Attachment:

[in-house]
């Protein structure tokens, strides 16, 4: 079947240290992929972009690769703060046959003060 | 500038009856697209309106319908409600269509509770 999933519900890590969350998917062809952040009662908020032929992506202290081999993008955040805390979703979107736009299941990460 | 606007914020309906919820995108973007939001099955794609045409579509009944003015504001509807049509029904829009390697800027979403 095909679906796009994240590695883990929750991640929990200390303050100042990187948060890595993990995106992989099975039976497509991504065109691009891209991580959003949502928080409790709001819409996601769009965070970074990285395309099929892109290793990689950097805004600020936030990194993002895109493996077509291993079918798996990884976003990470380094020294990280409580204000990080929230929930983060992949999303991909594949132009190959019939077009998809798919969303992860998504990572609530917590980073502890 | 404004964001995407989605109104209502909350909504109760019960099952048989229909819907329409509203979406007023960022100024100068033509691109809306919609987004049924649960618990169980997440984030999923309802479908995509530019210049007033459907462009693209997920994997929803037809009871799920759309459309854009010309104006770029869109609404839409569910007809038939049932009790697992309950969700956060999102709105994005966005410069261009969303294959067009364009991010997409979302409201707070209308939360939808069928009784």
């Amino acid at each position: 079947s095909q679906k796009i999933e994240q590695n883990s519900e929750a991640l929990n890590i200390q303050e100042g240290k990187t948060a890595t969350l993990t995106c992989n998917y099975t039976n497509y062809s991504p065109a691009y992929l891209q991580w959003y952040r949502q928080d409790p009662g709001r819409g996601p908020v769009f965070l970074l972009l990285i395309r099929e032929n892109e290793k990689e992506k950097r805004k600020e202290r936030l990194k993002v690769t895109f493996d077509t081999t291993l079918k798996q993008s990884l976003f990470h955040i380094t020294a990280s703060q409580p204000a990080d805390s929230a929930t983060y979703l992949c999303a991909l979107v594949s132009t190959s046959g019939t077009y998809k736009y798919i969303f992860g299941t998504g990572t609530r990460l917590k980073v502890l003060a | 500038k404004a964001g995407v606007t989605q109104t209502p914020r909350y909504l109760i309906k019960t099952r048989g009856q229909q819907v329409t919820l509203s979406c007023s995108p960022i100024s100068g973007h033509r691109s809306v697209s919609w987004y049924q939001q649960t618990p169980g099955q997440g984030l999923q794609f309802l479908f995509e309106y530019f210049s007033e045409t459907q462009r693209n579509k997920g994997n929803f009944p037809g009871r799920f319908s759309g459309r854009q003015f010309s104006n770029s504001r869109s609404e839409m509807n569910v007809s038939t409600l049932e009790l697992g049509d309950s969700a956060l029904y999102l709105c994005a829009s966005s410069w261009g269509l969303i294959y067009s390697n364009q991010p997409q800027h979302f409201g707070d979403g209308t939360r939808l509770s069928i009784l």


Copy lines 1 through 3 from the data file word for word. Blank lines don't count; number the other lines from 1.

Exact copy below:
[in-house]
């Protein structure tokens, strides 16, 4: 079947240290992929972009690769703060046959003060 | 500038009856697209309106319908409600269509509770 999933519900890590969350998917062809952040009662908020032929992506202290081999993008955040805390979703979107736009299941990460 | 606007914020309906919820995108973007939001099955794609045409579509009944003015504001509807049509029904829009390697800027979403 095909679906796009994240590695883990929750991640929990200390303050100042990187948060890595993990995106992989099975039976497509991504065109691009891209991580959003949502928080409790709001819409996601769009965070970074990285395309099929892109290793990689950097805004600020936030990194993002895109493996077509291993079918798996990884976003990470380094020294990280409580204000990080929230929930983060992949999303991909594949132009190959019939077009998809798919969303992860998504990572609530917590980073502890 | 404004964001995407989605109104209502909350909504109760019960099952048989229909819907329409509203979406007023960022100024100068033509691109809306919609987004049924649960618990169980997440984030999923309802479908995509530019210049007033459907462009693209997920994997929803037809009871799920759309459309854009010309104006770029869109609404839409569910007809038939049932009790697992309950969700956060999102709105994005966005410069261009969303294959067009364009991010997409979302409201707070209308939360939808069928009784």
């Amino acid at each position: 079947s095909q679906k796009i999933e994240q590695n883990s519900e929750a991640l929990n890590i200390q303050e100042g240290k990187t948060a890595t969350l993990t995106c992989n998917y099975t039976n497509y062809s991504p065109a691009y992929l891209q991580w959003y952040r949502q928080d409790p009662g709001r819409g996601p908020v769009f965070l970074l972009l990285i395309r099929e032929n892109e290793k990689e992506k950097r805004k600020e202290r936030l990194k993002v690769t895109f493996d077509t081999t291993l079918k798996q993008s990884l976003f990470h955040i380094t020294a990280s703060q409580p204000a990080d805390s929230a929930t983060y979703l992949c999303a991909l979107v594949s132009t190959s046959g019939t077009y998809k736009y798919i969303f992860g299941t998504g990572t609530r990460l917590k980073v502890l003060a | 500038k404004a964001g995407v606007t989605q109104t209502p914020r909350y909504l109760i309906k019960t099952r048989g009856q229909q819907v329409t919820l509203s979406c007023s995108p960022i100024s100068g973007h033509r691109s809306v697209s919609w987004y049924q939001q649960t618990p169980g099955q997440g984030l999923q794609f309802l479908f995509e309106y530019f210049s007033e045409t459907q462009r693209n579509k997920g994997n929803f009944p037809g009871r799920f319908s759309g459309r854009q003015f010309s104006n770029s504001r869109s609404e839409m509807n569910v007809s038939t409600l049932e009790l697992g049509d309950s969700a956060l029904y999102l709105c994005a829009s966005s410069w261009g269509l969303i294959y067009s390697n364009q991010p997409q800027h979302f409201g707070d979403g209308t939360r939808l509770s069928i009784l």